Life drawing update

Since last autumn I have been busy with increased working hours at NUA where I teach Architecture. The work and students are inspiring but have sucked away a lot of my creative energy from continuing to make art. However, I did attend another excellent course at the Royal Drawing School and found another evening life drawing class at Shine in Wood Green, London.

All life drawing classes have now closed. Teaching at NUA is now only online. It should mean there is more time to get back to making art, hence the post below on the postcards, which surprisingly have been keeping me occupied.

I will start to regularly post here. Please see our contribution to the neighbourly rainbows of South Tottenham, London!

Lockdown self-portraits 01

Pencil on paper – 30 x 42

A quick drawing early this morning. Still some way off with regard to a likeness. Yasmin thinks I’ve a thicker set jaw and neck. And the face is too long.

It felt great to be drawing again, emptying the mind to look carefully at what you see to draw and not what you might imagine.

Abstract postcards

I’ve started to play with blank postcards, experimenting with how water washes and folds distort ink lines and smudges. The pleasure is not knowing quite what you are going to get from the process. I’ve done many more than the ones shown here. They keep suggesting other ways of working, a useful distraction in these Covid-19 times.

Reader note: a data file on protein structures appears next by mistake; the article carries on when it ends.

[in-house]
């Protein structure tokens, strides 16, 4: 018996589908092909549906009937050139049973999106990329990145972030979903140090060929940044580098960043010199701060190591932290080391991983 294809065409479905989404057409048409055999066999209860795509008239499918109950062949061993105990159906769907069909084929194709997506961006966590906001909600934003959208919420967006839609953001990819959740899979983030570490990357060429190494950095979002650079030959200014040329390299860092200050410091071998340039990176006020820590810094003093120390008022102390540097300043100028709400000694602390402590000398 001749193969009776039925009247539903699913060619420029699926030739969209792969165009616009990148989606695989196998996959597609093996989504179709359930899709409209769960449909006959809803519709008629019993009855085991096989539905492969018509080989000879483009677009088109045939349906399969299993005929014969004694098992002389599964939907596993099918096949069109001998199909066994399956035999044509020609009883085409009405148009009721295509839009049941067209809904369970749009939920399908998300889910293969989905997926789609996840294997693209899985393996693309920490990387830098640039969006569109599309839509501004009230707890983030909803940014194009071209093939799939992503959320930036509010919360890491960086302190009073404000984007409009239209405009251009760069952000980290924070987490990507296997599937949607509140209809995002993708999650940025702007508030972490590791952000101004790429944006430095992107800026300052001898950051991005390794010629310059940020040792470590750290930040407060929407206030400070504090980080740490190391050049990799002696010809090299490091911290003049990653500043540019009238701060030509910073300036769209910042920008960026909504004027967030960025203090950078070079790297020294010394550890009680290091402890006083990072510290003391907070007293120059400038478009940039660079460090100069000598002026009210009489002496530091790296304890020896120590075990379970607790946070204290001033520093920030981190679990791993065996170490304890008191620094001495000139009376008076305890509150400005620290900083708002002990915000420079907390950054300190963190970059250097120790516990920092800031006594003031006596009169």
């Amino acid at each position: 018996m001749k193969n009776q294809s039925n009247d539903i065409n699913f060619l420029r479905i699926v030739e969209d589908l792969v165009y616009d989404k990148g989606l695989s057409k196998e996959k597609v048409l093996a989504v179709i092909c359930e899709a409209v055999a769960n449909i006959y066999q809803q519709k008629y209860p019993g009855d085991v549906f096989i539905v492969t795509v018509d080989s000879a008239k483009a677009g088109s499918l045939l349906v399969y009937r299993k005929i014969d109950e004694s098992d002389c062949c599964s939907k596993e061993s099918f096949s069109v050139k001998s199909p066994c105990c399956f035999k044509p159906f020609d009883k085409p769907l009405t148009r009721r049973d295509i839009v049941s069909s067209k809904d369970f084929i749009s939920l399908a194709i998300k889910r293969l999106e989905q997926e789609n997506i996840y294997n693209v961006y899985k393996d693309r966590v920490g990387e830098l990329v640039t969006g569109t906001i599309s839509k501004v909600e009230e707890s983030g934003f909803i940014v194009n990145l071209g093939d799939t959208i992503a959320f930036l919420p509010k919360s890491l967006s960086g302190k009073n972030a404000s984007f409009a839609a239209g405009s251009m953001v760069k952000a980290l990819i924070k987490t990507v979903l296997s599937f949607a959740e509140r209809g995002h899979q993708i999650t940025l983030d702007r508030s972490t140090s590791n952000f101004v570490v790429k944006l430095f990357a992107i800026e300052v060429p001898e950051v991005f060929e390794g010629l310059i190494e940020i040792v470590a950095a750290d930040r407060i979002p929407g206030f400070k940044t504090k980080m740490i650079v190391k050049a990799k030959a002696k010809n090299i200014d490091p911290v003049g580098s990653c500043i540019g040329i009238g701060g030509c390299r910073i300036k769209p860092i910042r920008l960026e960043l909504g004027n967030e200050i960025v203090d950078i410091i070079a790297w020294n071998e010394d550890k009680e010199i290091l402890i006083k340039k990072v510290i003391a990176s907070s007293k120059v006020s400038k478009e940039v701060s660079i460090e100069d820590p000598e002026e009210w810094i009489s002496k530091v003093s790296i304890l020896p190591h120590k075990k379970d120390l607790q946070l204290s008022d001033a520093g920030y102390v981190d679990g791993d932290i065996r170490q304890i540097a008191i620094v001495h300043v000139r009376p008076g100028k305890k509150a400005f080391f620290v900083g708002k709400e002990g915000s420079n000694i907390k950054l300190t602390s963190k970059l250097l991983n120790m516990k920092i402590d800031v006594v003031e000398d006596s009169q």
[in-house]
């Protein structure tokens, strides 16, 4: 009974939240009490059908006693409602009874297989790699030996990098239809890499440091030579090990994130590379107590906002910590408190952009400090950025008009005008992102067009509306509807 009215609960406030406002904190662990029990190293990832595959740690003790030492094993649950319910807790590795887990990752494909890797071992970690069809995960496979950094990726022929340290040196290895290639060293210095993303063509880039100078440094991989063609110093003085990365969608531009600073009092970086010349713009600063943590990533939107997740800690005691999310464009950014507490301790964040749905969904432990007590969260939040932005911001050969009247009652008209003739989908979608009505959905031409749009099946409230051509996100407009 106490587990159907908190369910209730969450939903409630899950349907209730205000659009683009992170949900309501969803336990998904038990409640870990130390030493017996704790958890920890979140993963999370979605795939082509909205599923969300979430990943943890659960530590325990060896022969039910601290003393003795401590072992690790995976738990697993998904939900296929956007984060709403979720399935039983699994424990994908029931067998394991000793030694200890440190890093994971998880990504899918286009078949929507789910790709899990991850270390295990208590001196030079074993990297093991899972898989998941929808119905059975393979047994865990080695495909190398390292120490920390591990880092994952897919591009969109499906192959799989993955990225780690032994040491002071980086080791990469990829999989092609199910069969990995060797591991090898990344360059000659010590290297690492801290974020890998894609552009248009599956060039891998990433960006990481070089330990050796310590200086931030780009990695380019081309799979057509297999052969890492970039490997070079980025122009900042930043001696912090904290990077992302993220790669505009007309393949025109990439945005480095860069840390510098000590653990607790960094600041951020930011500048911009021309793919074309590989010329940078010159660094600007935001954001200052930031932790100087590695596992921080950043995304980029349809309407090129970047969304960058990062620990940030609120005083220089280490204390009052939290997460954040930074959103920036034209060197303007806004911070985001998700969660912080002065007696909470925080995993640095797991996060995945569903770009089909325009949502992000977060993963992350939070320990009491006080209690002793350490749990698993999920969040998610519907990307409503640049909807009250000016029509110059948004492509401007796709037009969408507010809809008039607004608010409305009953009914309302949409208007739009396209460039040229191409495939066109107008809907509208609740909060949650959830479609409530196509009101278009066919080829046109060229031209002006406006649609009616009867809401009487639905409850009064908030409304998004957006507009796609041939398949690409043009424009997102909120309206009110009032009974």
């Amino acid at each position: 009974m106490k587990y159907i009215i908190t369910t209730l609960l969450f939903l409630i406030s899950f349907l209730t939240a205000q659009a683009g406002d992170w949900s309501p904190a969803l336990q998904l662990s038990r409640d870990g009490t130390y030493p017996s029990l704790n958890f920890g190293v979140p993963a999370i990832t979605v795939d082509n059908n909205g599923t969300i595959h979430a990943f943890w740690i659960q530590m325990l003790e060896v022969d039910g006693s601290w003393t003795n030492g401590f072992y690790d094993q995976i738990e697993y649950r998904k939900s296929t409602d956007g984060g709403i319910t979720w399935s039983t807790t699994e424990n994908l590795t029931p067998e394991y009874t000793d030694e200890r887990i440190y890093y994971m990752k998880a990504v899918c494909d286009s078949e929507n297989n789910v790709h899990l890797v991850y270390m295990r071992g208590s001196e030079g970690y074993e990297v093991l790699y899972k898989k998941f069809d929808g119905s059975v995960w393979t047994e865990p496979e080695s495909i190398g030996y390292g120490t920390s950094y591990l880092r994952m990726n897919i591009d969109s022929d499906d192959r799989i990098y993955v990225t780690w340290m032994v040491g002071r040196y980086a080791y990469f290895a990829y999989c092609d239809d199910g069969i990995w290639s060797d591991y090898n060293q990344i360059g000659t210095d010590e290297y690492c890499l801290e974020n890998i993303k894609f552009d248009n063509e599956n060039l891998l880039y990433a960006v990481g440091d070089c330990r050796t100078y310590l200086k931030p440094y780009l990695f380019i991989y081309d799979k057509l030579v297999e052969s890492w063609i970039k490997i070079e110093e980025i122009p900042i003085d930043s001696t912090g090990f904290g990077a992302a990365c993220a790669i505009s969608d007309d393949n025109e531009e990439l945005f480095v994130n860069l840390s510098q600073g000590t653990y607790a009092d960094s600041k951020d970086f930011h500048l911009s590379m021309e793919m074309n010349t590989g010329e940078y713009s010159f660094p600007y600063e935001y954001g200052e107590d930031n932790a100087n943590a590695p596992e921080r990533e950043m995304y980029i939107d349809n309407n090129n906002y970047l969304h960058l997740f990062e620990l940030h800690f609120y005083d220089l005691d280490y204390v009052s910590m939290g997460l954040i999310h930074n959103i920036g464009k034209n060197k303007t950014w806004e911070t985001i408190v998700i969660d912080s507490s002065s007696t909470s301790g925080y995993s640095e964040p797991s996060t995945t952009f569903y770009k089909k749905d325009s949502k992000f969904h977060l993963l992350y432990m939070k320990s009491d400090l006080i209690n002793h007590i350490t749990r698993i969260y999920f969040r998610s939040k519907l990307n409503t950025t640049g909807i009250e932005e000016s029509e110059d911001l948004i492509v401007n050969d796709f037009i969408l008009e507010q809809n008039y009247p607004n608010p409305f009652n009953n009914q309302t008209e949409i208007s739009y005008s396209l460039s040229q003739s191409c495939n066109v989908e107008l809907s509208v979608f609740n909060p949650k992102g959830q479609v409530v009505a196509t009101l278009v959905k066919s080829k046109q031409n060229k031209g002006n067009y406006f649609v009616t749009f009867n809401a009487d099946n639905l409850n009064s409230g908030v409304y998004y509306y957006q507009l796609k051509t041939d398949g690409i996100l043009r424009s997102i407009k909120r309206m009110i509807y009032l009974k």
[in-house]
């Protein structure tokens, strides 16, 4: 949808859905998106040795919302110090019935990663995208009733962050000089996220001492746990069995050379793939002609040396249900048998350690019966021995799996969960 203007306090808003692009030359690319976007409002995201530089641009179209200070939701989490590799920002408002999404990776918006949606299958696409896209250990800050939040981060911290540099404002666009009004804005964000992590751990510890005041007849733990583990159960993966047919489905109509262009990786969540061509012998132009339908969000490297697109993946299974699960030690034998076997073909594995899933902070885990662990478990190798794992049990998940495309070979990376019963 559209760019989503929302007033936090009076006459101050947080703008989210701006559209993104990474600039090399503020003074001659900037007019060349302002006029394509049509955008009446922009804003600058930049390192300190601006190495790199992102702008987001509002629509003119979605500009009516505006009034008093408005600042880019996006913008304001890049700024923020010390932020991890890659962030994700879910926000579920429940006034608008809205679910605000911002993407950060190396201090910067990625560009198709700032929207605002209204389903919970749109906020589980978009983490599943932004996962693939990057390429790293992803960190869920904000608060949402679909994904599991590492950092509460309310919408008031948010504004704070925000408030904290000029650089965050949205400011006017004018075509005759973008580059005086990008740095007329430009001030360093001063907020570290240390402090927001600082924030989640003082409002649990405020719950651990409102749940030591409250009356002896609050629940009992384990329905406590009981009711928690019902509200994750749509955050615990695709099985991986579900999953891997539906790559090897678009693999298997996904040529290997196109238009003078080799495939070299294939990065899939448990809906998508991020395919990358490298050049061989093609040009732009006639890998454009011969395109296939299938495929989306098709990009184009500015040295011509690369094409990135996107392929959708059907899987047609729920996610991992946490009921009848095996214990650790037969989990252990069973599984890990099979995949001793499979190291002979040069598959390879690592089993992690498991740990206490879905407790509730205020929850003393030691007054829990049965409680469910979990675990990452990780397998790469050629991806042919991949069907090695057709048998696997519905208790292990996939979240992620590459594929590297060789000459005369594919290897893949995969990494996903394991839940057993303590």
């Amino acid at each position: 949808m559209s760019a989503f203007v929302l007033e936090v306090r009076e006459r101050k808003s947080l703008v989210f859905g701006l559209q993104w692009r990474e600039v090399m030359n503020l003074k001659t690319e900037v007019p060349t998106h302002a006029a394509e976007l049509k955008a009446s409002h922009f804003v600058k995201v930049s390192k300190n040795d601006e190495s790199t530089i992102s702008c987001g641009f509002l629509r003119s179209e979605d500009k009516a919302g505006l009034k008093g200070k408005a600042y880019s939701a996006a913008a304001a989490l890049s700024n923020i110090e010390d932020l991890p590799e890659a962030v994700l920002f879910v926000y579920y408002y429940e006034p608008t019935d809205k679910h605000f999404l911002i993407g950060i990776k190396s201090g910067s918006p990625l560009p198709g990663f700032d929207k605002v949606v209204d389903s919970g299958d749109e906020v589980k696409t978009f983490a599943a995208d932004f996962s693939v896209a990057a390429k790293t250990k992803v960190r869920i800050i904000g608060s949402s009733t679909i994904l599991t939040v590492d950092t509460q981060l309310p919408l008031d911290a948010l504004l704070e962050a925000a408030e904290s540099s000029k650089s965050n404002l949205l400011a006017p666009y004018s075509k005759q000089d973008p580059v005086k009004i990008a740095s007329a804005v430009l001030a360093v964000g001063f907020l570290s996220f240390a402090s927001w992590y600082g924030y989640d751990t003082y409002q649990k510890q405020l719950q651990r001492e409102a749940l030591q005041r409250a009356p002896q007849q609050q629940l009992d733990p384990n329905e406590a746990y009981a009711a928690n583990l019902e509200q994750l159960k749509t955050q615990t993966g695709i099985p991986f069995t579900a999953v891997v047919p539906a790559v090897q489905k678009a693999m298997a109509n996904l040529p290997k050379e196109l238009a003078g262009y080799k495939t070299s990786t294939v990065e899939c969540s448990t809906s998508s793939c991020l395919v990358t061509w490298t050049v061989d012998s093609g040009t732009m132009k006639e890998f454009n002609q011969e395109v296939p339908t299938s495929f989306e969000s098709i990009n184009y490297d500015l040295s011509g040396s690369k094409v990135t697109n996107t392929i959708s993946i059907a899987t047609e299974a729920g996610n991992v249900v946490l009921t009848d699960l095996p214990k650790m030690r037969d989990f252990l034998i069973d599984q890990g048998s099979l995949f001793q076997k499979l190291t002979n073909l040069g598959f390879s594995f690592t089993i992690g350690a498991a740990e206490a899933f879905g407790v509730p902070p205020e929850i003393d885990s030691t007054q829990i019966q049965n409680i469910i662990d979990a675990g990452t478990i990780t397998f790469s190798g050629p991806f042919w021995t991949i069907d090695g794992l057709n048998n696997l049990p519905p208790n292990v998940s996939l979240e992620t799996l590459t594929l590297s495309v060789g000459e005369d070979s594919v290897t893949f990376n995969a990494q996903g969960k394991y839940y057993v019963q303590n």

I hope you are all safe and well.


Oil paint on canvas – 40 x 50cm

This isn’t quite finished.

I tried applying the white highlights to leafs and reflective glass but ended up with smudges as the paint below was still too wet after 24hrs of drying. A rookie mistake really. The whites became green and grey smudges and not the bright highlights intended.

However I’m learning some of the ways to structure these kinds of Still Lifes and paintings more generally. The lines that order and proportion the canvas, the location of the vanishing point and position of objects are critical considerations before commencing. I now realise they cannot be left to chance.

So in this painting the order comes from the grey square of the rear wall, the vanishing point of the table cloth below the lip of the vase, the water almost level with the eye, and the celery fitting within the remaining frame of canvas. These are simple satisfactions.